Displacing about 17,000 pounds and with a sail area up to 500 square feet Dolphin is a big little boat, powering on a reach with 14 knots of true wind at 7 knots, carved bow handling chop and slop without so much as a teacup on the deck. We marveled at the boom-mounted mainsheet winch, the original Herreshoff hardware in brass, and a spinnaker pole about the size of a Blue Jay mast and, in spruce, irreplaceable. None of us were much accustomed to the runners and the lack of a vang. The tricks of sailing a traditional wooden mast with a hefty topping lift and a traveler perched on the transom are numerous, and boat captain Avi Lessman was quick to point them out.
The Tune up
After a windless Thursday in which we figured out the rigging, we entered her in the second spinnaker division of Friday’s Sail Nantucket Regatta. To our surprise, our PHRF rating of 198 had us getting 100 points from the similar sized J/105 sailed by the Nantucket Community Sailing big boat youth team – clearly the Dolphin of its 1990s origins.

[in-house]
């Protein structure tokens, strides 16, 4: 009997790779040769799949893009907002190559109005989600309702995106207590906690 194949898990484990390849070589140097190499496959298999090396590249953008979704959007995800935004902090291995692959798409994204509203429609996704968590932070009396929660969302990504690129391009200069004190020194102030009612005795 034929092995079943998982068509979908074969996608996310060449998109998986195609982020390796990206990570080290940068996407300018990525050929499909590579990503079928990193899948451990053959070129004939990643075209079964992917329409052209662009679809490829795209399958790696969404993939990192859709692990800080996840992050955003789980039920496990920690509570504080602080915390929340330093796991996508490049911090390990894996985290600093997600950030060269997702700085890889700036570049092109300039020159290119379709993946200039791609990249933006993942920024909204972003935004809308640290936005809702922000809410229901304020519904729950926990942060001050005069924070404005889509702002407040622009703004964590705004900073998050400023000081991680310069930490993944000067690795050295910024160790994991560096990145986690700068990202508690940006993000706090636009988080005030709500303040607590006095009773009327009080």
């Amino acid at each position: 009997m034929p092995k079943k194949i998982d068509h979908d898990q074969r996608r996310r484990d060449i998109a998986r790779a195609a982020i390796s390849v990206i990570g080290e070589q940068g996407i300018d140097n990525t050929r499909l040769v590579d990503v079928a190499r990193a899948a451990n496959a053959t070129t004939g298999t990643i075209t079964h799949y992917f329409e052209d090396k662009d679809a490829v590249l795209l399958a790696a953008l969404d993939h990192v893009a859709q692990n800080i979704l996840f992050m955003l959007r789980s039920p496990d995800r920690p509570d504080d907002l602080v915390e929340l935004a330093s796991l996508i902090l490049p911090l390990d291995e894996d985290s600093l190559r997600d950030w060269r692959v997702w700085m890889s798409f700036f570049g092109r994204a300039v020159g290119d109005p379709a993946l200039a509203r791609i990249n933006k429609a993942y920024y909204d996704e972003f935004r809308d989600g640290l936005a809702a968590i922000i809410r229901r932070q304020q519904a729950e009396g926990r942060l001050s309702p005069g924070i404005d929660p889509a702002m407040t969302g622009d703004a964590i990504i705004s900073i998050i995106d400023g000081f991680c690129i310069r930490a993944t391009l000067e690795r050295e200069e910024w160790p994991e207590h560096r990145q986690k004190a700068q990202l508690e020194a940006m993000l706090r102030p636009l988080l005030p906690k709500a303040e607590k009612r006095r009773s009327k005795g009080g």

Division 1 of the Sail Nantucket Regatta had Wild Horses, the W 76 from Newport, along with two HPR machines, Interlodge from Newport and Decision from New Orleans. In Division 2, we were up against the 105s and a pair of W 46s. What chance did we have? In 14 knots and under and sporting an old Hood spinnaker, we slipped around the course for a fourth and a second, earning us third place in a tiebreaker for the day. Official Race Week Photographer Karen Ryan snapped away when we set the chute.
The week’s only glitch came when the engine, with the fuel tank almost empty, developed the dreaded vapor lock. That required our skipper’s son, employing his 20-foot powerboat, to play tugboat and return us to Straight Wharf and an admiring crowd at Saturday night’s Opera House Cup Classic Yacht Exhibition at Nantucket Boat Basin.